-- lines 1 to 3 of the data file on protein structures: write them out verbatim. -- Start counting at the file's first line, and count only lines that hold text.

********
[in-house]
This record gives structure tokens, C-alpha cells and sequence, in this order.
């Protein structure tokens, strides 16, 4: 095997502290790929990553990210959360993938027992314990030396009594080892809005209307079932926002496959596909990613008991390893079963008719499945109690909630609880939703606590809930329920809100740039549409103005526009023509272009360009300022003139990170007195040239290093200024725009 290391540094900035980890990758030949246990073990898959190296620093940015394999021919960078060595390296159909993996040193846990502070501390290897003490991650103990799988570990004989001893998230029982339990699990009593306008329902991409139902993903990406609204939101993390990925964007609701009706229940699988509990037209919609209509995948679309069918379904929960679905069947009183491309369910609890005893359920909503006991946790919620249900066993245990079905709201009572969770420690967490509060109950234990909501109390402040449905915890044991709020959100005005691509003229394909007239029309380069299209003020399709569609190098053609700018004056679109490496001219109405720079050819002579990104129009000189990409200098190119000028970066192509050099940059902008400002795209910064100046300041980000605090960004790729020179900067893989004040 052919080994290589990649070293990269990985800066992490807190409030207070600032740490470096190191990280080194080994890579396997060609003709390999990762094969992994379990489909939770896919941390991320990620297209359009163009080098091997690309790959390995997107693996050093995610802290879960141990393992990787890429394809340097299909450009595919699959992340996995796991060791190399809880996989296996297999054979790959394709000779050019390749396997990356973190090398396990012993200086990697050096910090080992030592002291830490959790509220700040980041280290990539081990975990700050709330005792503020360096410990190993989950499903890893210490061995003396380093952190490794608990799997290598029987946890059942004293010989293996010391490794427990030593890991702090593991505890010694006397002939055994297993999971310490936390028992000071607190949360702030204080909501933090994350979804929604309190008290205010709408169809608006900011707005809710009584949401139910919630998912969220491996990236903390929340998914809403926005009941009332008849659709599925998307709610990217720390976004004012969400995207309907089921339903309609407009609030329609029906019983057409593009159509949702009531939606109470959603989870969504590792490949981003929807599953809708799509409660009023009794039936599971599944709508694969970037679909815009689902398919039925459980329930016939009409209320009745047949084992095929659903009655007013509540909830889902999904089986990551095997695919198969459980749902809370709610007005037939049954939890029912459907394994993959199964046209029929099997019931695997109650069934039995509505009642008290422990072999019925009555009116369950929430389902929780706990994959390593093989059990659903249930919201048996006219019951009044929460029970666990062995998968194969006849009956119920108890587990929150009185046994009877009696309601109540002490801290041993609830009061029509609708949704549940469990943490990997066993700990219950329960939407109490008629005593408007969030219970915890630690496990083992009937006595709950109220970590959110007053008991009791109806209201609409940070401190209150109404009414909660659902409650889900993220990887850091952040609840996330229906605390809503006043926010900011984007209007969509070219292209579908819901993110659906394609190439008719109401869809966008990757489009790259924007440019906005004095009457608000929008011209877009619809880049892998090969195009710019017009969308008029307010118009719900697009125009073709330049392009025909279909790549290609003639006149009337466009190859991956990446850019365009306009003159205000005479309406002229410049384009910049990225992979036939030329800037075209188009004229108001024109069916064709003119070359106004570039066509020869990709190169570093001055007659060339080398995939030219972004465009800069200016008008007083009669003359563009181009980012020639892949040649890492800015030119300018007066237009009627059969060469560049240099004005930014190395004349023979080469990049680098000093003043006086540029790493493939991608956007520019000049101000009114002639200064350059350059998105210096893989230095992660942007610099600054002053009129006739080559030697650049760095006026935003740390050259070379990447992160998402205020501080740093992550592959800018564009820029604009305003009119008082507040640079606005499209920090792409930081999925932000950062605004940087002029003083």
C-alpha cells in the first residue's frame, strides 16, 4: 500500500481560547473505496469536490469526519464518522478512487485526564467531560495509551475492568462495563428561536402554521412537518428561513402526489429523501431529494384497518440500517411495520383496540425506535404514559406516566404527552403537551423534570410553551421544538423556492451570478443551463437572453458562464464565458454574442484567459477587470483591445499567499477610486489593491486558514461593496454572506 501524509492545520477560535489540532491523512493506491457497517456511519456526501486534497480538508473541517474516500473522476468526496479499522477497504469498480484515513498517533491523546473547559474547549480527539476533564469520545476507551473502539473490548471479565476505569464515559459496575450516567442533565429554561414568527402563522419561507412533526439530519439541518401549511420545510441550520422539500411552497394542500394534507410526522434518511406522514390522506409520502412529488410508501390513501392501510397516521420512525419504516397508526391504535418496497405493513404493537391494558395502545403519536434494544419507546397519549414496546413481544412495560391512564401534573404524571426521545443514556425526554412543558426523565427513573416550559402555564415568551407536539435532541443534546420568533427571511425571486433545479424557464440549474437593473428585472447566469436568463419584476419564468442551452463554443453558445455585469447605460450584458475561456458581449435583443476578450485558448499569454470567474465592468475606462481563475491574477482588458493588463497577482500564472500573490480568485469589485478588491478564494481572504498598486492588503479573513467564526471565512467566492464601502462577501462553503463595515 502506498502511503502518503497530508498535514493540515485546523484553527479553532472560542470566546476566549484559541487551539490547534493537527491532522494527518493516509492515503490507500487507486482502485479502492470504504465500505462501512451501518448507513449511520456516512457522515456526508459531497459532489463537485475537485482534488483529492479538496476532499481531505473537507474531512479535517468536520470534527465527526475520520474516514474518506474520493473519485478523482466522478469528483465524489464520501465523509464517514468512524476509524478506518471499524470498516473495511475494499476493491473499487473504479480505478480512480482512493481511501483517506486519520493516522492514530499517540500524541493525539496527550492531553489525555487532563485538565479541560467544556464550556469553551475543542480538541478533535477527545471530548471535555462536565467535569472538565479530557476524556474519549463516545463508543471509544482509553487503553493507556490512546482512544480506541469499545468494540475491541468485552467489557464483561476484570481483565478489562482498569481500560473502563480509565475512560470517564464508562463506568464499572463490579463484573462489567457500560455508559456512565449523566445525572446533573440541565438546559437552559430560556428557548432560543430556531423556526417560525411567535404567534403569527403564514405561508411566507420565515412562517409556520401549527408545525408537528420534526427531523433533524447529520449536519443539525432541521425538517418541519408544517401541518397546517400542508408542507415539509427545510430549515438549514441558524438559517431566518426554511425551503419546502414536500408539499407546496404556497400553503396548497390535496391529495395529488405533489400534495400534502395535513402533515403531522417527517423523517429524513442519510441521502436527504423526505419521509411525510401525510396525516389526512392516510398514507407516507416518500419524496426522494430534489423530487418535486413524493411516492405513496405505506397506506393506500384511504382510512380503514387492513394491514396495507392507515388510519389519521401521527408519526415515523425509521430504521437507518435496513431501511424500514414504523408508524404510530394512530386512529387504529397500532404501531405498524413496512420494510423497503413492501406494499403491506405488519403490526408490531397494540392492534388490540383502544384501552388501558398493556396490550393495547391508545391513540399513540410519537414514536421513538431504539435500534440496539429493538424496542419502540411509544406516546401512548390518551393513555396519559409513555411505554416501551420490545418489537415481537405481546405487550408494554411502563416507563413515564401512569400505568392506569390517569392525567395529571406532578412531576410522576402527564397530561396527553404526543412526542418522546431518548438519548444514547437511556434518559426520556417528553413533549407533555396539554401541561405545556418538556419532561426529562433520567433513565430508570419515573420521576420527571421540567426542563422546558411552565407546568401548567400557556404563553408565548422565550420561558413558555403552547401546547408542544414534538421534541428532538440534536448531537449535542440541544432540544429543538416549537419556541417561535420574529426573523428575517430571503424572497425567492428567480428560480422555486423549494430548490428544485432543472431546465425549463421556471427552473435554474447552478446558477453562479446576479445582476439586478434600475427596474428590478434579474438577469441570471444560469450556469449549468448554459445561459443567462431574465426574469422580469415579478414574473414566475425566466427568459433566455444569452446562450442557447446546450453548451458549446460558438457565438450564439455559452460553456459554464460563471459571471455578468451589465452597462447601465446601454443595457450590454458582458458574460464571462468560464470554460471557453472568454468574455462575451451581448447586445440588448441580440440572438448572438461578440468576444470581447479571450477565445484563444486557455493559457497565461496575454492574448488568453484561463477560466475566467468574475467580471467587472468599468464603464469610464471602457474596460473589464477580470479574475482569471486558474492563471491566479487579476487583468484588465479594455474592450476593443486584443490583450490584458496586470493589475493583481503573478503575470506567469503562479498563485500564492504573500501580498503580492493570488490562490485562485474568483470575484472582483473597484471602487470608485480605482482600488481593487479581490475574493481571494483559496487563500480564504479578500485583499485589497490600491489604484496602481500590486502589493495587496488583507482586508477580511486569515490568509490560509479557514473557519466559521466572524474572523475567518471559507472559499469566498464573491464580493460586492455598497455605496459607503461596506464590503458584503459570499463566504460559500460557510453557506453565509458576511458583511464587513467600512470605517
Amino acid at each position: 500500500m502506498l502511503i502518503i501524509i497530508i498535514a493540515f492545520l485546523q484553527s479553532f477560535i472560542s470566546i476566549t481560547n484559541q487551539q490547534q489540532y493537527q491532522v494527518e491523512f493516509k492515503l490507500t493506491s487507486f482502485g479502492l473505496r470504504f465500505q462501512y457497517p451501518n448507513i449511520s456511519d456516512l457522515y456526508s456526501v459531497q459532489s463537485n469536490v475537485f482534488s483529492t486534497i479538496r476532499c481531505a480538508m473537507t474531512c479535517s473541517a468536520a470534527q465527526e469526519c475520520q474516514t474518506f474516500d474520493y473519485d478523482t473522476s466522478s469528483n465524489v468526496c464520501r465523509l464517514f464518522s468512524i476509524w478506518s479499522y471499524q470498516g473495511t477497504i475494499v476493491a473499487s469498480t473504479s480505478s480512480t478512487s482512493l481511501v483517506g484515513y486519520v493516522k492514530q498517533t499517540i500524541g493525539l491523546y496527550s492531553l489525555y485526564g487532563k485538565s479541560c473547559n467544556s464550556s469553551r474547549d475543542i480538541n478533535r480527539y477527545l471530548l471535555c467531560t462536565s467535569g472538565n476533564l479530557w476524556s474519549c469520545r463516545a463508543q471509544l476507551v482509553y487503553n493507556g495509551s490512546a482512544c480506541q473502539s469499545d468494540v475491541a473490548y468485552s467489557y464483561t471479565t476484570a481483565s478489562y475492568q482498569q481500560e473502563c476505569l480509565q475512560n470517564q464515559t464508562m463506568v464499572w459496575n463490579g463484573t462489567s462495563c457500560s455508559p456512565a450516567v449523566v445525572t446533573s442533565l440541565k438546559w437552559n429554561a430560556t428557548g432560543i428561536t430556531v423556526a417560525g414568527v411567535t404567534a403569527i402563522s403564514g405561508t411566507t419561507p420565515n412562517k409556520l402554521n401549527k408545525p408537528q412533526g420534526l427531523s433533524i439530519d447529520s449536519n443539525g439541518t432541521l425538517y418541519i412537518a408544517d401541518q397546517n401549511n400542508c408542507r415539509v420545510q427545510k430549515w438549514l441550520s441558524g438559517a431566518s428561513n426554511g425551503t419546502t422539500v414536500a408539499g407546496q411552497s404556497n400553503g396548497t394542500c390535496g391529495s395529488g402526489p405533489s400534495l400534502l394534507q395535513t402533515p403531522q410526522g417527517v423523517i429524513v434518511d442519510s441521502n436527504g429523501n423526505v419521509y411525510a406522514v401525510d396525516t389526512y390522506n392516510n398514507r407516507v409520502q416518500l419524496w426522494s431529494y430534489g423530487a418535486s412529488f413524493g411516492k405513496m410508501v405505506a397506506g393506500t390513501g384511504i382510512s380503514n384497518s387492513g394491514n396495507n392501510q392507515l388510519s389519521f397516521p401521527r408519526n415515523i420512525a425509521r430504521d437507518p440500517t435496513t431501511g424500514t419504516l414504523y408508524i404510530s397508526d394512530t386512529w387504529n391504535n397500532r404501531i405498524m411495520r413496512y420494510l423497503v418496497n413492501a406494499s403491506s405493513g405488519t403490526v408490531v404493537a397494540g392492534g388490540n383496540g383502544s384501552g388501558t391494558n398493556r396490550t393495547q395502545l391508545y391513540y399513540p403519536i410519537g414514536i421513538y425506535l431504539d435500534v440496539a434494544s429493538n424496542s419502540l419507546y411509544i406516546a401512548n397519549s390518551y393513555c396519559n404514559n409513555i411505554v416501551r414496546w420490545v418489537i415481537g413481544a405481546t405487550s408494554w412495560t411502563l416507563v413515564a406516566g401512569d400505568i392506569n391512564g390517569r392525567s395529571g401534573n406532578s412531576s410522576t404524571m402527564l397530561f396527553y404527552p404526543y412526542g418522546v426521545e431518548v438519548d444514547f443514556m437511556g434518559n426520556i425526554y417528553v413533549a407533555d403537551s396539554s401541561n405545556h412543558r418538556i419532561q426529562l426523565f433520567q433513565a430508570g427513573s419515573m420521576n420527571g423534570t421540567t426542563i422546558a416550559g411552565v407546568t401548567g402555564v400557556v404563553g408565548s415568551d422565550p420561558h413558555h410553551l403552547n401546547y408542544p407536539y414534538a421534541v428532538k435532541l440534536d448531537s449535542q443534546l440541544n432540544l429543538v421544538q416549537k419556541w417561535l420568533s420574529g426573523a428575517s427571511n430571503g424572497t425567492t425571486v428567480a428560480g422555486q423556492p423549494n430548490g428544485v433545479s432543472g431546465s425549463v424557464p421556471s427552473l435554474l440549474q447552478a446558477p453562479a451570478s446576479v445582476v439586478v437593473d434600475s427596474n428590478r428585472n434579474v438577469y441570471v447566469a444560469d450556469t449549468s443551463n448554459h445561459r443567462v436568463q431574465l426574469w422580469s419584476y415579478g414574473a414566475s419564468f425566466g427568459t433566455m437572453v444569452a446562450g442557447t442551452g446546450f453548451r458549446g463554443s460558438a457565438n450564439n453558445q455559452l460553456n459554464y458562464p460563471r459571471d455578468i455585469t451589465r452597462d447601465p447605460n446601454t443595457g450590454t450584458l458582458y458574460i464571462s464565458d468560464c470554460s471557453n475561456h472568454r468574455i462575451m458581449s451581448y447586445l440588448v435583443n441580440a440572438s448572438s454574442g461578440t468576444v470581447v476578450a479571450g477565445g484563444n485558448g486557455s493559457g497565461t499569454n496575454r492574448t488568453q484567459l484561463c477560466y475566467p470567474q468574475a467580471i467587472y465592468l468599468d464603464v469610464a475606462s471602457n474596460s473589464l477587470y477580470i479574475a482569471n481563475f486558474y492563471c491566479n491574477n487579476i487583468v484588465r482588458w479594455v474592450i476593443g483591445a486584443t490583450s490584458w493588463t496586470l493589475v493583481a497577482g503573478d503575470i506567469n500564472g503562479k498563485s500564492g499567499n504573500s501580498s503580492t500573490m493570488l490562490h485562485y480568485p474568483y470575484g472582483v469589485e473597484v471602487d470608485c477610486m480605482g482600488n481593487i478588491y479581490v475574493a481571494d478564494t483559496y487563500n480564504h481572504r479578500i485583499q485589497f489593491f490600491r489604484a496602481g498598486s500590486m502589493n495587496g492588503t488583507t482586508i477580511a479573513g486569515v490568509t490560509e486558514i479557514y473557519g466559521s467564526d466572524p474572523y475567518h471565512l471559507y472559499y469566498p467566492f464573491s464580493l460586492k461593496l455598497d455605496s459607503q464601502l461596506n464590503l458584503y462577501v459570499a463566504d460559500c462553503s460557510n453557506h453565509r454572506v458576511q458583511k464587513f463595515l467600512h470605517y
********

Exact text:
[in-house]
This record gives structure tokens, C-alpha cells and sequence, in this order.
């Protein structure tokens, strides 16, 4: 095997502290790929990553990210959360993938027992314990030396009594080892809005209307079932926002496959596909990613008991390893079963008719499945109690909630609880939703606590809930329920809100740039549409103005526009023509272009360009300022003139990170007195040239290093200024725009 290391540094900035980890990758030949246990073990898959190296620093940015394999021919960078060595390296159909993996040193846990502070501390290897003490991650103990799988570990004989001893998230029982339990699990009593306008329902991409139902993903990406609204939101993390990925964007609701009706229940699988509990037209919609209509995948679309069918379904929960679905069947009183491309369910609890005893359920909503006991946790919620249900066993245990079905709201009572969770420690967490509060109950234990909501109390402040449905915890044991709020959100005005691509003229394909007239029309380069299209003020399709569609190098053609700018004056679109490496001219109405720079050819002579990104129009000189990409200098190119000028970066192509050099940059902008400002795209910064100046300041980000605090960004790729020179900067893989004040 052919080994290589990649070293990269990985800066992490807190409030207070600032740490470096190191990280080194080994890579396997060609003709390999990762094969992994379990489909939770896919941390991320990620297209359009163009080098091997690309790959390995997107693996050093995610802290879960141990393992990787890429394809340097299909450009595919699959992340996995796991060791190399809880996989296996297999054979790959394709000779050019390749396997990356973190090398396990012993200086990697050096910090080992030592002291830490959790509220700040980041280290990539081990975990700050709330005792503020360096410990190993989950499903890893210490061995003396380093952190490794608990799997290598029987946890059942004293010989293996010391490794427990030593890991702090593991505890010694006397002939055994297993999971310490936390028992000071607190949360702030204080909501933090994350979804929604309190008290205010709408169809608006900011707005809710009584949401139910919630998912969220491996990236903390929340998914809403926005009941009332008849659709599925998307709610990217720390976004004012969400995207309907089921339903309609407009609030329609029906019983057409593009159509949702009531939606109470959603989870969504590792490949981003929807599953809708799509409660009023009794039936599971599944709508694969970037679909815009689902398919039925459980329930016939009409209320009745047949084992095929659903009655007013509540909830889902999904089986990551095997695919198969459980749902809370709610007005037939049954939890029912459907394994993959199964046209029929099997019931695997109650069934039995509505009642008290422990072999019925009555009116369950929430389902929780706990994959390593093989059990659903249930919201048996006219019951009044929460029970666990062995998968194969006849009956119920108890587990929150009185046994009877009696309601109540002490801290041993609830009061029509609708949704549940469990943490990997066993700990219950329960939407109490008629005593408007969030219970915890630690496990083992009937006595709950109220970590959110007053008991009791109806209201609409940070401190209150109404009414909660659902409650889900993220990887850091952040609840996330229906605390809503006043926010900011984007209007969509070219292209579908819901993110659906394609190439008719109401869809966008990757489009790259924007440019906005004095009457608000929008011209877009619809880049892998090969195009710019017009969308008029307010118009719900697009125009073709330049392009025909279909790549290609003639006149009337466009190859991956990446850019365009306009003159205000005479309406002229410049384009910049990225992979036939030329800037075209188009004229108001024109069916064709003119070359106004570039066509020869990709190169570093001055007659060339080398995939030219972004465009800069200016008008007083009669003359563009181009980012020639892949040649890492800015030119300018007066237009009627059969060469560049240099004005930014190395004349023979080469990049680098000093003043006086540029790493493939991608956007520019000049101000009114002639200064350059350059998105210096893989230095992660942007610099600054002053009129006739080559030697650049760095006026935003740390050259070379990447992160998402205020501080740093992550592959800018564009820029604009305003009119008082507040640079606005499209920090792409930081999925932000950062605004940087002029003083």